Dr. Atkins discovered an amazing thing:
    Calories don't matter! What matter are
    carbohydrates.
    Dr. Atkins' discovery meant that --
    incredible though it seemed -- as long as you
    avoided carbohydrates, you could, without guilt,
    eat high-fat, high-calorie foods such as cheese,
    bacon, lard, pork rinds and whale. You could eat
    an entire pig, as long as the pig had not
    recently been exposed to bread.
    At first, like other groundbreaking pioneers
    such as Galileo and Eminem, Dr. Atkins met with
    skepticism, even hostility. The low- calorie
    foods industry went after him big time. The
    Celery Growers Association hired a detective to --
    yes -- stalk him. His car tires were repeatedly
    slashed by what police determined to be shards of
    Melba toast.
    But Dr. Atkins persisted, because he had a
    dream -- a dream that, someday, he would help the
    human race by selling it 427 million diet books.
    And he did, achieving vindication for his diet
    before his tragic demise in an incident that the
    autopsy report listed as "totally unrelated to
    the undigested 28-pound bacon cheeseburger found
    in his stomach."
    But the Atkins Diet lives on, helping millions
    of Americans to lose weight. The irony is, you
    can't tell this by looking at actual Americans,
    who have, as a group, become so heavy that North
    America will soon be underwater as far inland as
    Denver. Which can only mean one thing: You people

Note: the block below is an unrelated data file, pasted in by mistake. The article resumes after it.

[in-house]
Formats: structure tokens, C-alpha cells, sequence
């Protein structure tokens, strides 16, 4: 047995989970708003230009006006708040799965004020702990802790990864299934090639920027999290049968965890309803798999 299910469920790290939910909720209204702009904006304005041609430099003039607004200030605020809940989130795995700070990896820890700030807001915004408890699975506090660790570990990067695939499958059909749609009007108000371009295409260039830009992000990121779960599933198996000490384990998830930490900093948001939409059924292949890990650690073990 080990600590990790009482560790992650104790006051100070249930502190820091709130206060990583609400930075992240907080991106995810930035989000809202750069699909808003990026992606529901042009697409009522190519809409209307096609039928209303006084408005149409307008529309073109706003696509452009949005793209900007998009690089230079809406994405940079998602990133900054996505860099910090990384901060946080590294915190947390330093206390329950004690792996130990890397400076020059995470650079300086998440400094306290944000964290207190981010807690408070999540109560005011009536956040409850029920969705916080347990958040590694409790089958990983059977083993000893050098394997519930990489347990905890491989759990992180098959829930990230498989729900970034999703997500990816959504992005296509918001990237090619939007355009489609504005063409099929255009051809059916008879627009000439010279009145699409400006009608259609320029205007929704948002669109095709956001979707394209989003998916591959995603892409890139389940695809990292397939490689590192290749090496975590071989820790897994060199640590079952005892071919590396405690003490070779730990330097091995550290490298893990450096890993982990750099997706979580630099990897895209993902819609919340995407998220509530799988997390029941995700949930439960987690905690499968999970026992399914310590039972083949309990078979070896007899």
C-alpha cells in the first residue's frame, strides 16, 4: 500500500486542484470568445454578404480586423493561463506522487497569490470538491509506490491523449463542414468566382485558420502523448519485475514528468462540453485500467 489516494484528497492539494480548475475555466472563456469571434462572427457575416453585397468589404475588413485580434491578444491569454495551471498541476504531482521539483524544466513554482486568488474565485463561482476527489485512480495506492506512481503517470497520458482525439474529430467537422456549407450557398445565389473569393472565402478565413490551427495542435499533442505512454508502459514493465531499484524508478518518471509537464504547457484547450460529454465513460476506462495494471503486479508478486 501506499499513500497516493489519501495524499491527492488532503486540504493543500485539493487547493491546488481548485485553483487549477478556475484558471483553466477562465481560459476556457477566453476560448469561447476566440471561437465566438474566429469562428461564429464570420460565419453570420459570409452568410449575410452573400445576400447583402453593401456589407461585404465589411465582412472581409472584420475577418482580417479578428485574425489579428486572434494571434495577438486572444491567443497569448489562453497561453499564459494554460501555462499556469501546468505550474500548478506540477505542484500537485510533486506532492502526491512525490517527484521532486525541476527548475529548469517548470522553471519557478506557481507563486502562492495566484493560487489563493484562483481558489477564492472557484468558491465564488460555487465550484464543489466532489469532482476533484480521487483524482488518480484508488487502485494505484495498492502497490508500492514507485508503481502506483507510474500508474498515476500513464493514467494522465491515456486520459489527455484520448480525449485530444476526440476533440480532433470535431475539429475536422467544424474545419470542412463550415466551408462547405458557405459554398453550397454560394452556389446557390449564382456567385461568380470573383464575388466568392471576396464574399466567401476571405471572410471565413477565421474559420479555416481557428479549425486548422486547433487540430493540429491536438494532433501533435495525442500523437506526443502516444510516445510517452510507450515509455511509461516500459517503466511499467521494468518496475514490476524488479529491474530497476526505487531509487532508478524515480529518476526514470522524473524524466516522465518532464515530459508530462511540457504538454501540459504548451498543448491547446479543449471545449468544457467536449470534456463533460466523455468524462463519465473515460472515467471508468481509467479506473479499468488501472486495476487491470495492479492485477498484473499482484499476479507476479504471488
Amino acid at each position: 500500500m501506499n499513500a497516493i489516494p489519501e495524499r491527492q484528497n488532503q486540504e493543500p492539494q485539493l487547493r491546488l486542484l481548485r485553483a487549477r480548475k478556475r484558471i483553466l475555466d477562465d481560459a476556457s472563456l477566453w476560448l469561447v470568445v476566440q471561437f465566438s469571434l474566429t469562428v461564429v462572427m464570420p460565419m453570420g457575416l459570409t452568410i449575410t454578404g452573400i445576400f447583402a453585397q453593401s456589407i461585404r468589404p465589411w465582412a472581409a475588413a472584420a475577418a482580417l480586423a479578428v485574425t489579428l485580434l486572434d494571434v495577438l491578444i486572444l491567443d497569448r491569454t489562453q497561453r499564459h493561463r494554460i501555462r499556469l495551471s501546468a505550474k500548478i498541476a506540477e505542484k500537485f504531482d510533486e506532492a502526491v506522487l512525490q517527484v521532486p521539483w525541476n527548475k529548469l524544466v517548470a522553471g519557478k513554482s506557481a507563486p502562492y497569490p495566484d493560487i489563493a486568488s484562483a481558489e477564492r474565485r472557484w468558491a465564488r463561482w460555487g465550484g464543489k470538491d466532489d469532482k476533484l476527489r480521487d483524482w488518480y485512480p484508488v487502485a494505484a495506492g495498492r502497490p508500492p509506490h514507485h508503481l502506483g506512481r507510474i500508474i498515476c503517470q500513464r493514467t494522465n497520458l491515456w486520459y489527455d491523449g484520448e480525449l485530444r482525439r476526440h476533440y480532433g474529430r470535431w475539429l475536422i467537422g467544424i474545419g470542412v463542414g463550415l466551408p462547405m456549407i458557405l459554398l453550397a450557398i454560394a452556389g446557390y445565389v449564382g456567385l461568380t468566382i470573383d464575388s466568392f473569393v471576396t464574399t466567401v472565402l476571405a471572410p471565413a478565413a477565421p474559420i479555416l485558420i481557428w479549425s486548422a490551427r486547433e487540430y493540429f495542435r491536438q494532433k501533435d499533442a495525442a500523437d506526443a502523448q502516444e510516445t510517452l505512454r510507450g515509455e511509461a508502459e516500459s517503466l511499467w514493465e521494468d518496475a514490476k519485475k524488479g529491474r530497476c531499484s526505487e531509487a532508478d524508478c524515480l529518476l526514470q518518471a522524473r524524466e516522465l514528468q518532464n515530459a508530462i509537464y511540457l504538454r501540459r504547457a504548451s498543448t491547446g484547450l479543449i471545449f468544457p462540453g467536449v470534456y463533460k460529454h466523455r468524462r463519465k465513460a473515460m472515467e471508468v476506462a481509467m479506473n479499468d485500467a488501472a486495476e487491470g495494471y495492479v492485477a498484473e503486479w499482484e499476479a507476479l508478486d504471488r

are still sneaking Snickers. You should be
    ashamed of yourselves! Got any more?
  7. by   Saved_by_Grace
    It's the end of the world as we know it..*sigh....ok I'm not 30 yet but close and can relate to many of the points....
  8. by   canoehead
    I did ALL that stuff, plus, I can remmeber a time when if your friend's mom caught you doing something it was twice as bad because you got punished TWICE, and the public humiliation of knowing they were going to talk about you to all the other moms at the next coffee clatch.

    I almost started yelling at a kid for running in front of my car without looking, but then remmbered that I would likely get in more trouble for yelling at him than he would for nearly getting killed.
  9. by   Angela Mac
    LOL loved it. 5 star rating in my book.
  10. by   loriann
    Lots of memories for me...and maybe some reminders to us on how to let our children be, and maybe encourage them to be.
  11. by   FranEMTnurse
    Quote from loriann
    Lots of memories for me...and maybe some reminders to us on how to let our children be, and maybe encourage them to be.
    ............Agreed...........
  12. by   danaRN2b
    I made the comment to my friend recently--we're both 28--while we driving in the minivan with her twins and my four children: "Do you realize that our parents let us drive? I mean, we were teenagers and they let us just drive off for hours at a time in a car. What were they thinking?"
  13. by   karenG
    I remember being told that if i swallowed an apple pip, a tree would grow inside me. I'm still waiting!!

    Karen
  14. by   JUSTYSMOM
    Ok- I am 37 (almost 38)

    We also had playgrounds made out of metal. We had metal (HOT) slides, metal monkey bars, metal see saws, metal swings...and the best part of it all? The ground was either dirt or made out of concrete! We never had plastic, mulch, tire trimmings, soft mats, or anything spongy to deflect our falls. We all survived! Nothing like good cuts and bruises from a day at the playground.